Thursday, 26 July 2012

Same Sex Marriage in Scotland: Bridging Islam and Politics

By Dr. Amanullah De Sondy
Assistant Professor of Islamic Studies
University of Miami, FL. USA.

Scottish ministers have confirmed that they would bring forward a parliamentary bill that would legally allow same sex couples to marry.  After months of religious wrangling on the issue we see every political party in Scotland voicing their support for the bill.  The most vocal Muslim voices have been led by the Sunni Glasgow Central Mosque who have opposed the campaign from the start.  Furthermore they distributed pamphlets to Muslims nationally to rally support for opposition.  The issue has pushed me to think more carefully about religion and politics. 

Bashir Maan posed a question in the Scotsman newspaper a few months ago, “Whose human rights are being violated by this proposed legislation which attacks faiths and beliefs dating back thousands of years before politics was even invented?”  There are several parts of this question that I would like to address.  Religion in all its manifestation must address the spiritual needs of its adherents yet continually accept a realistic and pragmatic approach to the feelings and sensitivity of the same believers.  Faiths and beliefs have never flourished in a vacuum and it is ill informed to deny the fact that politics is never far from religious debate.  What part of Islamic history is not political?  The prophet Muhammad was not just a religious prophet but was a statesman and a politician.  Even though he held an exclusive Islamic position in relation to Jews and Christians he had to create a society that was inclusive of their needs.  He was also more inclusive of different Islamic needs of Muslims too, something we forget today. 

From left to right, religion and politics has the potential for heated and fiery debates but at the end of the day we must accept that one has every right to a religiously exclusive position but we expect the state to uphold an inclusive one that allows everyone liberty and freedom.  We Scots have a history of opposing views when it comes to religious claims but we will now be leading the political way in relation to other parts of the UK.  I have always been inclined to the arguments by Abdullahi al-Naim, professor of law at Emory, in which he argues that the state must always be secular in order for Muslims to live their Islam in whatever way they want.  Maan is losing sight of the fact that just as there are no two Muslims alike, or Jews or Christians, it is commendable on the part of the Scottish government to allow this diversity to flourish.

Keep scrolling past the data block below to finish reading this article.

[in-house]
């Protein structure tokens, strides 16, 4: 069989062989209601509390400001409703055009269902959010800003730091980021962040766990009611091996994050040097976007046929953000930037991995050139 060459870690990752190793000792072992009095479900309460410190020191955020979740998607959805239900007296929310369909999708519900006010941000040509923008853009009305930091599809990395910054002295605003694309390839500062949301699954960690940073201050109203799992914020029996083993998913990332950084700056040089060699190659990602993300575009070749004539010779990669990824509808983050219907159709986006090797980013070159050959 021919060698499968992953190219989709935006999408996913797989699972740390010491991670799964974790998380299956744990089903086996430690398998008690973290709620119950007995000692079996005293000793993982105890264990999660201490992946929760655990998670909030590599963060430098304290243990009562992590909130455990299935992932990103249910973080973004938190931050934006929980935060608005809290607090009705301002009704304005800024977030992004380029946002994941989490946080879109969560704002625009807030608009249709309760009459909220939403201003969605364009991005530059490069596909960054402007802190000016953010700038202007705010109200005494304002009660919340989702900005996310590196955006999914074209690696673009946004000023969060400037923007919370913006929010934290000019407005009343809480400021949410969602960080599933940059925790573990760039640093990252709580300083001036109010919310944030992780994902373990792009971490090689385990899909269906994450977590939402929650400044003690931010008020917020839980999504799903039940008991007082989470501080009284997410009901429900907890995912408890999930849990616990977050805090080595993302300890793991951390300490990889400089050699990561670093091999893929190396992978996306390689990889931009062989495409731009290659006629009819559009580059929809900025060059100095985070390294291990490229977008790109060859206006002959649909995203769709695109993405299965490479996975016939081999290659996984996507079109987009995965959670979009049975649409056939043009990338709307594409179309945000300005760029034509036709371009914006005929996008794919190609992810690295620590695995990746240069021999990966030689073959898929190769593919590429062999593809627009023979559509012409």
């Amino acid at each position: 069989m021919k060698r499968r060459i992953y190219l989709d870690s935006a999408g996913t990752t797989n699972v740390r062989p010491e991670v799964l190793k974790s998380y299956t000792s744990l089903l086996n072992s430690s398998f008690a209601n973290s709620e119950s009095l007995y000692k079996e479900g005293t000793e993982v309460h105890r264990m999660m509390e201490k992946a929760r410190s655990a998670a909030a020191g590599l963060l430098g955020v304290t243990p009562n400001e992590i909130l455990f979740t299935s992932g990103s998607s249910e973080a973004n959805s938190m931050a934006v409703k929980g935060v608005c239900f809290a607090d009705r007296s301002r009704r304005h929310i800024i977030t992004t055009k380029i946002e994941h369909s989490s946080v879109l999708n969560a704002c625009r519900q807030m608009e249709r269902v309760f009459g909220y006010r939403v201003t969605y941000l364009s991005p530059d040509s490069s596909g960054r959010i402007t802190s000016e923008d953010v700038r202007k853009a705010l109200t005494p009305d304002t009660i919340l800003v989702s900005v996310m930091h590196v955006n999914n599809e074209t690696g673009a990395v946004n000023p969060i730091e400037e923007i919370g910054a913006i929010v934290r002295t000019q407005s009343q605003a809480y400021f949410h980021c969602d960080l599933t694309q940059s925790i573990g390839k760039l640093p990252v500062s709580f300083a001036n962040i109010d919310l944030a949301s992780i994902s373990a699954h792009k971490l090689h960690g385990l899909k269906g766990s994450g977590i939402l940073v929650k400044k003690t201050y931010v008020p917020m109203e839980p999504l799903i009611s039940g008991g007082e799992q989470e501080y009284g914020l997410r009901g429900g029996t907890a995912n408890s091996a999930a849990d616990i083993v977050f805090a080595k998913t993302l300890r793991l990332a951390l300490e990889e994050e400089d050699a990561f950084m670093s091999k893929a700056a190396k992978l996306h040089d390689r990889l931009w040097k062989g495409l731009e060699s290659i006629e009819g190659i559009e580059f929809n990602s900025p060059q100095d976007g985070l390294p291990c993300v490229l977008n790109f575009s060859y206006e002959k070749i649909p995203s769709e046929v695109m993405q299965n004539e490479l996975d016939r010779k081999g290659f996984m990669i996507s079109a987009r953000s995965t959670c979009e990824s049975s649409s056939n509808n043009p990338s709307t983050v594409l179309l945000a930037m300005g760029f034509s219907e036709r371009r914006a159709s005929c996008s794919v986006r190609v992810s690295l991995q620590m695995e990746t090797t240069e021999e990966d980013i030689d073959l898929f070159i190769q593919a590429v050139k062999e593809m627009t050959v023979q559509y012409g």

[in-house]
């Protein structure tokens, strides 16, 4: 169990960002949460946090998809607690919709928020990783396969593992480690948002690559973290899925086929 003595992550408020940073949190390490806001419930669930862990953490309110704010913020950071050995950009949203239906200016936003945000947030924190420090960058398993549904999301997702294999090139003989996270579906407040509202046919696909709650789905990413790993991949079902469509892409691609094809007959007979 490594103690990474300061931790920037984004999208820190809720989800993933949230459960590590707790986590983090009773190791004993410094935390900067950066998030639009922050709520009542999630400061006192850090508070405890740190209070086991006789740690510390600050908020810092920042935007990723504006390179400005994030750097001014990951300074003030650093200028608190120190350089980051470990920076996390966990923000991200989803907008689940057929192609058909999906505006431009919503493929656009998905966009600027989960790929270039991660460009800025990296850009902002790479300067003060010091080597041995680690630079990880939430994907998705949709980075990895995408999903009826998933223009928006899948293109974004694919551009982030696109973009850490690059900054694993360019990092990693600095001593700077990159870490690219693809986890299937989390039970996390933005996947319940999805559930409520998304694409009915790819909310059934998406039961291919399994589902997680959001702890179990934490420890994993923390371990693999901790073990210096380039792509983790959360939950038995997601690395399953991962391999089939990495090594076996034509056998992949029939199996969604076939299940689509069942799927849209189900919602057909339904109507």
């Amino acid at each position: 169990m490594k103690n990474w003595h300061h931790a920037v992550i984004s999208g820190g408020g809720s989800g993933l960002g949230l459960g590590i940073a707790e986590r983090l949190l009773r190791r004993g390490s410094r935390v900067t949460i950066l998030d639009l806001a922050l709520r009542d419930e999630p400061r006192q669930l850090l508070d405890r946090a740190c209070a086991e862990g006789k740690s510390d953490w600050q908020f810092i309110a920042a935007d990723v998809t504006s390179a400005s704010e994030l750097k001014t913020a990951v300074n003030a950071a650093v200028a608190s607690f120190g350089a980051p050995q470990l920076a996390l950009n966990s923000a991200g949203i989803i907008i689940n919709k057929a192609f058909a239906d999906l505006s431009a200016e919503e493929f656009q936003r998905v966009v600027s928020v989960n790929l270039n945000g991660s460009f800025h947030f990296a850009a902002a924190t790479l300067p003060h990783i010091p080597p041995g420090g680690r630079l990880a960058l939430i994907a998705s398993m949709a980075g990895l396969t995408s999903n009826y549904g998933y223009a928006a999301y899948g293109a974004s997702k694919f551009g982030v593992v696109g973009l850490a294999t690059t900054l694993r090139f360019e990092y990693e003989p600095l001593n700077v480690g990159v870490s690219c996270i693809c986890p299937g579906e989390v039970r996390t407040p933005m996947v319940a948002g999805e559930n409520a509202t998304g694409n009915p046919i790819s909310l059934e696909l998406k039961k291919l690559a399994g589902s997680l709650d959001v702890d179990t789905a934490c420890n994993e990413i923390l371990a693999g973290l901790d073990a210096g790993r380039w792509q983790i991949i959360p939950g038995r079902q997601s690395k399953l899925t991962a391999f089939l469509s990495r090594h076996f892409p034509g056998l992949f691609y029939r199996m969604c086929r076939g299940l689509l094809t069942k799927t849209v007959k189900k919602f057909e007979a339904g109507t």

On the other hand there are those who have tried to dodge the religious question and adopt a more politically inclusive one.  Azeem Ibrahim recently wrote an opinion piece in which he basically said that same-sex marriage was the least of the Muslim communities worries and that they should concentrate on other matters.  This in a sense is sugar coating some form of a given that same-sex relationships and marriage is and will always be un-Islamic.  Same sex relationships and love, yes I used the L word, has always flourished in Muslim societies, most often hidden away from sight in order to safeguard heterosexual relationships and love.  The times are changing.   Muslims of all sexual identities must accept differences of opinion at both a religious level and a political one. A neutral and inclusive political system assures that this can take place.

Tuesday, 24 July 2012

2012 - Tomorrow's Religion - Professor Mona Siddiqui

The fourth Israeli Presidential Conference, Facing Tomorrow, 2012.
Panel: Tomorrow's Religion: Part of the Problem or Part of the Solution?
Speaker: Professor Mona Siddiqui

Sunday, 22 July 2012

Illuminations: by Yalda Pashai

Yalda Pashai   
19 Jul 2012
Cultural and religious barriers in some parts of the world have created an environment of repression concerning sexuality. In Islamic cultures, homosexuality and transsexuality are rarely addressed publicly, and are seldom discussed in private circles. Illuminations is an attempt to bring visibility to queer Muslims and acknowledge the freedom of human sexuality, faith in Islam and self-reflection.
 The main focus of this work is how individuals reconcile their sexual identity with their Muslim identity. It aims to challenge the Muslim community, as well as those of other faiths, by questioning stereotypes and presenting the realities of being Muslim and gay.

The series was created in Toronto, Canada and is comprised of individuals from various backgrounds. Each person posed with the material of their choosing as a way of voicing their personality. This work not only explores diverse sexualities in our society, but it also looks at the diverse ethnicities and differing self-views of being a Muslim.

Yalda Pashai

Illumination from Yalda Pashai on Vimeo.